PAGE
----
Protecting whales to protect the planet

Whales are known for being the largest and most intelligent creatures in the ocean. Now, marine biologists have discovered that they also capture tonnes of carbon from the atmosphere, a service with an economic value of US$1 trillion for all the great whales, according to a study published by the International Monetary Fund.

Up until now, protecting great whales has been viewed as a human good. But the International Monetary Fund research points out that protecting whales also has a monetary incentive, as it turns out whales are an important nature-based solution to capturing carbon from human emissions.

“The carbon capture potential of whales is truly startling,” said the report. “Our conservative estimates put the value of the average great whale, based on its various activities, at more than US$2 million, and easily over US$1 trillion for the current stock of great whales.”

Whales accumulate carbon in their bodies during their long lives, some of which stretch to 200 years. When they die, they sink to the bottom of the ocean, taking the carbon with them. According to the study, each great whale sequesters around 33 tonnes of carbon dioxide on average. A tree during the same period only contributes to 3 per cent of the carbon absorption of the whale.


Wherever whales are found, so are phytoplankton. These tiny creatures produce every second breath we take, by contributing to at least 50 per cent of all the oxygen in our atmosphere. They also capture about 37 billion tonnes of carbon dioxide or four Amazon forests’ worth. Whale poop has a multiplier effect on phytoplankton as it contains iron and nitrogen, the elements phytoplankton need to grow; so, the more whales, the more oxygen.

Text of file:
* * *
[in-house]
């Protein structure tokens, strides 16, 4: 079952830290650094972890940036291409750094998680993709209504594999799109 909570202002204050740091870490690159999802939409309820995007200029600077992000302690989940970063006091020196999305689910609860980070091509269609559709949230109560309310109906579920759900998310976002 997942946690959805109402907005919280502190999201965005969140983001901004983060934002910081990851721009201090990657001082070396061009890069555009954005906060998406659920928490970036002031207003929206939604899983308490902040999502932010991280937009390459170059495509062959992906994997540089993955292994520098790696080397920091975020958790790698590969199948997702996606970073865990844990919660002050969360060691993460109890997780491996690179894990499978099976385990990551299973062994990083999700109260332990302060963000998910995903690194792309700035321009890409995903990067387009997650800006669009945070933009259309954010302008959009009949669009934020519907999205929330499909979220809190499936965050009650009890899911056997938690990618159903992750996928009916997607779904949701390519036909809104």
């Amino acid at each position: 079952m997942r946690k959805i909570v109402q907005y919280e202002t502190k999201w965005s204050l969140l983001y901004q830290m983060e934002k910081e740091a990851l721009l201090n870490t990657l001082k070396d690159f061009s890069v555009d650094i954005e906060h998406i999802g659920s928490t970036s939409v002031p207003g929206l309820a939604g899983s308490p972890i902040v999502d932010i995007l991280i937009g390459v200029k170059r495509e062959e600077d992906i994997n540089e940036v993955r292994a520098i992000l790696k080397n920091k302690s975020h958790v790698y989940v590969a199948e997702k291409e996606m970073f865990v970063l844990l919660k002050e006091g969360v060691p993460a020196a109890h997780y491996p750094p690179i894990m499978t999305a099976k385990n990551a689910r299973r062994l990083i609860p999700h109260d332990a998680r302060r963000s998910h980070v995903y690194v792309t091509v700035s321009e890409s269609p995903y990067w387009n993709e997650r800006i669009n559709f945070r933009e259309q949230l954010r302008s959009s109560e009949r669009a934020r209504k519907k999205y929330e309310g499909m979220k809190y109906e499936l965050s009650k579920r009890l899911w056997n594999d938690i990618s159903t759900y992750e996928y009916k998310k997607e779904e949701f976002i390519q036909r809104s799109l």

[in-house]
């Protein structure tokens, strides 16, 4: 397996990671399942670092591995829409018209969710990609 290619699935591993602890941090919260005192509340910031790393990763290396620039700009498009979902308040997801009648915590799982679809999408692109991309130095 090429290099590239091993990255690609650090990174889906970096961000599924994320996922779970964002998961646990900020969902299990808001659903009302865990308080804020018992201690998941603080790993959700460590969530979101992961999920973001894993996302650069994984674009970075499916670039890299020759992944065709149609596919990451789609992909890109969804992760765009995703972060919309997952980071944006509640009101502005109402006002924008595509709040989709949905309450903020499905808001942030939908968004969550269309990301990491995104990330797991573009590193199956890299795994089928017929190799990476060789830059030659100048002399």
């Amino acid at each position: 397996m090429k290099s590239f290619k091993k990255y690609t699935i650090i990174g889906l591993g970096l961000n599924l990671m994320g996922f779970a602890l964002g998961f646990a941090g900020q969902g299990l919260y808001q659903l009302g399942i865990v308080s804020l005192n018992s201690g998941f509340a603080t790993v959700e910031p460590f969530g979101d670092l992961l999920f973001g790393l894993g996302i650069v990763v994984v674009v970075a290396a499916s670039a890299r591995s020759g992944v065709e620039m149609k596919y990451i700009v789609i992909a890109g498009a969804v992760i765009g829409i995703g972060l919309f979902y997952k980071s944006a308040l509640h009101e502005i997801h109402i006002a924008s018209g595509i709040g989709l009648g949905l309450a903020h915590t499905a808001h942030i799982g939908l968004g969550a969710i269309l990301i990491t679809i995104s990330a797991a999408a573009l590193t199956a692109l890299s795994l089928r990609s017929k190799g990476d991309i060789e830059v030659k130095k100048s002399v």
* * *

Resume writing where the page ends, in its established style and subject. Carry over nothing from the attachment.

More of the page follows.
“The findings of the International Monetary Fund report clearly show the amazing connections between some of the smallest and largest examples of life on our planet—and the importance of understanding these complex relationships not only for their intrinsic value but for the vital role nature plays in keeping us alive too,” said Doreen Robinson, wildlife expert at the UN Environment Programme.

Whale populations are today a smidgen of what they once were. Biologists estimate that there are slightly more than 1.3 million whales in the ocean, a quarter of their pre-whaling number of 4 to 5 million. Some species in particular, like the blue whale, are only 3 per cent of what they used to be.  To preserve and protect whale populations, we must reduce the many dangers to whales in our seas.

One way to do so would be to apply the UN-REDD Programme model for protecting forests. Recognizing that deforestation accounts for 17 per cent of carbon emissions, the UN-REDD Programme gives incentives to countries to preserve their forests as a way of keeping carbon dioxideout of the atmosphere.

“In a similar way, we can create financial mechanisms to promote the restoration of the world’s whale populations,” said the report’s authors. “Incentives in the form of subsidies or other compensation could help those who incur significant costs as a result of whale protection. For example, shipping companies could be compensated for the cost of altered shipping routes to reduce the risk of collisions.”

With the Paris Agreement coming into force next year and the effects of climate change ever more prevalent, we must prevent or reverse the harm to global whale populations now. Researchers estimate that unless new methods are put forward, it would take over 30 years to double the number of current whales, and several generations to return them to their pre-whaling numbers. “Society and our own survival can’t afford to wait this long,” they said.